White-Collar Crime

Former Jenkens & Gilchrist Partner Takes Plea in Tax Shelter Opinions Case; Will Forfeit $1.6M

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A former partner of Jenkens & Gilchrist pleaded guilty to conspiracy and tax evasion Thursday in federal court in Manhattan concerning a decade-long tax-shelter scheme that the trial judge says is the biggest American tax-fraud case ever.

Donna Guerin, 52, agreed to forfeit $1.6 million and could face a maximum 10-year prison term on both counts when she is sentenced in January, Bloomberg reports.

She is accused of working with Paul M. Daugerdas, who headed the now-defunct law firm’s Chicago tax practice, to provide wealthy clients with expensive opinion letters providing a purported legal basis for sheltering income that was not appropriately grounded in tax law. The two formerly worked together at Altheimer & Gray, a Chicago law firm which no longer exists, before they joined Jenkens & Gilchrist in 1998, Guerin told the court today.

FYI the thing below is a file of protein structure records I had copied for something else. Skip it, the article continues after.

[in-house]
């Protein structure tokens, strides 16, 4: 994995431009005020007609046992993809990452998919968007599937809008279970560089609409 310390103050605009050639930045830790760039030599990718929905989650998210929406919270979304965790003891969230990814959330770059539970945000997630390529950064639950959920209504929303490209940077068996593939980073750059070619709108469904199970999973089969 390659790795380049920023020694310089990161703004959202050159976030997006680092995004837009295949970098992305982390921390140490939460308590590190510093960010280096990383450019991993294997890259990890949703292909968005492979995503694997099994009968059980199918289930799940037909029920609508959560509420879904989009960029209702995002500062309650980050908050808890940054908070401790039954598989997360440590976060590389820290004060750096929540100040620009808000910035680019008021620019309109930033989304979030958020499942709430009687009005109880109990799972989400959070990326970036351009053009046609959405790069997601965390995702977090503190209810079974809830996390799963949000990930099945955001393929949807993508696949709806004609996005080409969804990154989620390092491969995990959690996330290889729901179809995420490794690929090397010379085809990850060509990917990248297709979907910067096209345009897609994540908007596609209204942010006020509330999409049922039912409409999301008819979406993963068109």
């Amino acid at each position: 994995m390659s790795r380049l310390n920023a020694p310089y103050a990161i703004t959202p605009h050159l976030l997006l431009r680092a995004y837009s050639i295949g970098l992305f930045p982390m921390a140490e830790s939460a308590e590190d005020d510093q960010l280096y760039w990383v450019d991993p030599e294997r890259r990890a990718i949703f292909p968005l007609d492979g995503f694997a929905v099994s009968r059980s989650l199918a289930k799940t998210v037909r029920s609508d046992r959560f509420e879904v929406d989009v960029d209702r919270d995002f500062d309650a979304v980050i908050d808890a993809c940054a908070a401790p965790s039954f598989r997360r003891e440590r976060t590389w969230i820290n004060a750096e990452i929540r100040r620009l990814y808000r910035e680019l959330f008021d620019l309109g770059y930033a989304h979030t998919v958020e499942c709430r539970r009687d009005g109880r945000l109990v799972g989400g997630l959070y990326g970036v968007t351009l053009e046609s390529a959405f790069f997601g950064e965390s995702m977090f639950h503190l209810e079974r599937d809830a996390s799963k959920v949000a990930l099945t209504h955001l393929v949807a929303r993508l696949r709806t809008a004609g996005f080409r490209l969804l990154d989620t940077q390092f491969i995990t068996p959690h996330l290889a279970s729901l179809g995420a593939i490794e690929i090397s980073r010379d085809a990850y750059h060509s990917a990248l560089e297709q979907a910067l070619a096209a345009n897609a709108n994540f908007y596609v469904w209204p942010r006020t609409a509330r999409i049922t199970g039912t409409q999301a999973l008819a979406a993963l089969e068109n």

Daugerdas, a co-defendant and the accused mastermind in the case, has pleaded not guilty and awaits trial.

Prosecutors said the conduct at issue in the case occurred between 1994 and 2004, the Associated Press reports.

Asked Thursday by U.S. District Judge Judge William H. Pauley III if she knew she was acting illegally when she helped draft opinion letters justifying tax shelters, Guerin told him “I came to that understanding over time.”

Both she and Daugerdas were convicted after a three-month trial last year. However, that verdict was reversed over what Pauley called “breathtaking lies” by an attorney who was serving as a juror.

Earlier coverage:

ABAJournal.com: “Judge OKs New Trial for Ex-Jenkens Tax Leader, Cites ‘Breathtaking’ Lies of Suspended Lawyer on Jury”

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